Tuesday, November 25, 2014

The Flower Bin Holiday Open House

Christmas begins at The Flower Bin Holiday Open House, Friday, Saturday, Sunday November 28th, 29th and 30th. Start a tradition by making the Christmas open house a “Must Do” to kick off your holiday season.
There will live entertainment featuring Harpist Jenilee Elsbend and
Jeffery Rogers on the Hammered Dulcimer.
Santa Claus will pay a special visit on Saturday, November 29th, from 11 AM to 3 PM. 
Enjoy holiday cookies and apple cider while you shop the best in all your decorations including:
live and cut trees, wreaths and garlands, ornaments and
featuring Flower Bin grown Poinsettias.

Tuesday, November 18, 2014

Christmas cactus care


Christmas cactus are members of the Zygo-cactus family. They are native to the mountainous regions of Central and South America and they are more closely related to orchids then to cactus. Tropical cacti requirements are different than desert cacti. They like bright, indirect light, so no direct sun. An east facing window will work well. They don’t like drafts, so place them away from heating vents, fireplaces or doors that open to the outdoors.
Feed them with a 10-30-20 or 15-30-15 fertilizer. Water thoroughly and allow soil to dry out before watering again.  Test the soil with your finger. If the top inch or so is dry, then it’s time to water.
Christmas cactus like high humidity and an easy way to increase humidity is to place small rock in a saucer, add water and set the plant on the saucer.
Make sure the pot is sitting on the rock, not in the water. Daytime temperatures in the 70°’s and nighttime temperatures in the 50°s to 60°s will help promote blooming. If the plant begins to drop buds, it’s a sign of overwatering, insufficient light or low humidity.   Long term care for Christmas cactus, they prefer to be root-bound and can easily go three or four years without repotting. When you decide to repot, chose a pot one size larger and use a potting soil that drains well. Whether you’re choosing a Christmas cactus for yourself or as a gift, we have a variety of colors and sizes available now.

'Dark Marie'



Tuesday, November 11, 2014

How to force Paperwhites


Narcissus is a family of hardy bulbs which includes daffodils and paperwhites. These are hardy bulbs which are planted in the late fall and will bloom in the spring. All narcissus can be forced to bloom indoors, but paperwhites are the easiest because they don’t require a long cooling period in order to bloom.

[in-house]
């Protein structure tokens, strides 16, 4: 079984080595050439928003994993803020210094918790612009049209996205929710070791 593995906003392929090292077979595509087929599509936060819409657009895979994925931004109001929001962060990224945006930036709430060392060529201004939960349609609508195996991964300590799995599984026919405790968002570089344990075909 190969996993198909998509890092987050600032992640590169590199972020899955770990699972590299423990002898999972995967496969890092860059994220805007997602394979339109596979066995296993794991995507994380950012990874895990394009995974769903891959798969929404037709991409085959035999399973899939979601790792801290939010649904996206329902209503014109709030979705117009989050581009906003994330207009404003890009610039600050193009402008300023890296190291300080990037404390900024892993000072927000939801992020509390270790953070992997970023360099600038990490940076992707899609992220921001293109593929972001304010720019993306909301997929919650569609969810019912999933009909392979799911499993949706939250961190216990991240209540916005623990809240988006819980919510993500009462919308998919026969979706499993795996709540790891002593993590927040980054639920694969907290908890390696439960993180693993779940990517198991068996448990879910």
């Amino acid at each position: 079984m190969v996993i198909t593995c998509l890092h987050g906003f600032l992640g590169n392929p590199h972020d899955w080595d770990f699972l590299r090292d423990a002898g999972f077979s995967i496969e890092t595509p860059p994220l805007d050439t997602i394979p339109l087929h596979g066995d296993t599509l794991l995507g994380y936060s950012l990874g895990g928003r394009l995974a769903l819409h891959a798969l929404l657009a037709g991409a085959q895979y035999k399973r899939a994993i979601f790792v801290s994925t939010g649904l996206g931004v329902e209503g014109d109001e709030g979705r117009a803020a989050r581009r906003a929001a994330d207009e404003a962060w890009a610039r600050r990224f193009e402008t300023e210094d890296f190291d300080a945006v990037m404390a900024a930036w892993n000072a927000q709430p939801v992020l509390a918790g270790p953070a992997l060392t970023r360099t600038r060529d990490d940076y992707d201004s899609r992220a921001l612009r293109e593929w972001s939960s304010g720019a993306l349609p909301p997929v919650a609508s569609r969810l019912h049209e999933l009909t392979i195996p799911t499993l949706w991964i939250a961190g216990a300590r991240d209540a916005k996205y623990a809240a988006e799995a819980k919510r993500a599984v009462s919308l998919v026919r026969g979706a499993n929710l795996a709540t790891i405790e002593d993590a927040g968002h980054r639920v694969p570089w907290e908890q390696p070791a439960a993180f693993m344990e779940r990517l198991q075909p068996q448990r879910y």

All you’ll need is a container and some rock, sand or marbles. Paperwhites can be grown in soil, sand, rocks or marbles. Because paperwhites are generally discarded after they bloom, the planting medium doesn’t have to supply nutrients. When you’re buying bulbs, remember that all paperwhites have a scent.

Zivas have the strongest scent, while Inbals are more lightly scented. Look for the labels so you’ll get the ones you want. Get enough bulbs to fill your container. The display will look better and it will help keep the flowers from falling over.
Place a couple of inches of rocks, sand, colorful marbles in the bottom of your  container. Place the bulbs with the wide bottom down and the pointed end up on top of the stones or marbles.
Use enough bulbs to fill the container. This will ensure a great display and help keep the flowers more upright. Next, fill in around the bulbs with more stones or marbles.
Forcing vases are also available.
Choose a vase, nest the bulb in the top of the vase and add enough water to touch the base of the bulb. Check your bulbs daily to ensure the water level is just touching the base of the bulb. Paperwhites will go bad if you submerge the bulb, so keep the water level right at the base of the bulb. Place your bowl or pot in a bright location. Plenty of light will keep the flower stems from growing too tall and becoming floppy.
Roots will develop in about two weeks, followed by top growth and then blooms. You can start paperwhites every few weeks for continuous blooms through the holidays and into late winter. Paperwhites can be planted after they have bloomed, but it may take several seasons in order for the bulbs to gain enough energy to re-bloom.

Tuesday, November 4, 2014

Time to apply tree wrap.


Why do we recommend wrapping trees at this time of year? It’s not unusual for winter temperatures to reach 60° Fahrenheit in the daytime and then fall below freezing after the sun goes down. When it gets this warm, the low winter sun heats up the tree bark, especially on the south and southwest sides of the tree. The sun’s warming action breaks the trees dormancy and the cells on that side of the tree wakeup and become active.  When the temperatures fall after sunset, the active cells and tissue die.

The damaged area will sometimes shrink and discolor. Later in the season, the bark may fall off, leaving a long scar.
Applying tree wrap now will help protect the tree from the winter sun.
Tree wrap is a corrugated paper product, sold in 50' and 150' rolls.
Apply tree wrap so the printed side is out. A good rule of thumb is to wrap your trees around Halloween and remove the wrap around Easter.
You want to leave the tree wrap off during the growth months of spring and summer.  You should wrap trees for the first six or seven years after you plant them. After that, the bark should be thick enough to reduce the risk of sunscald damage.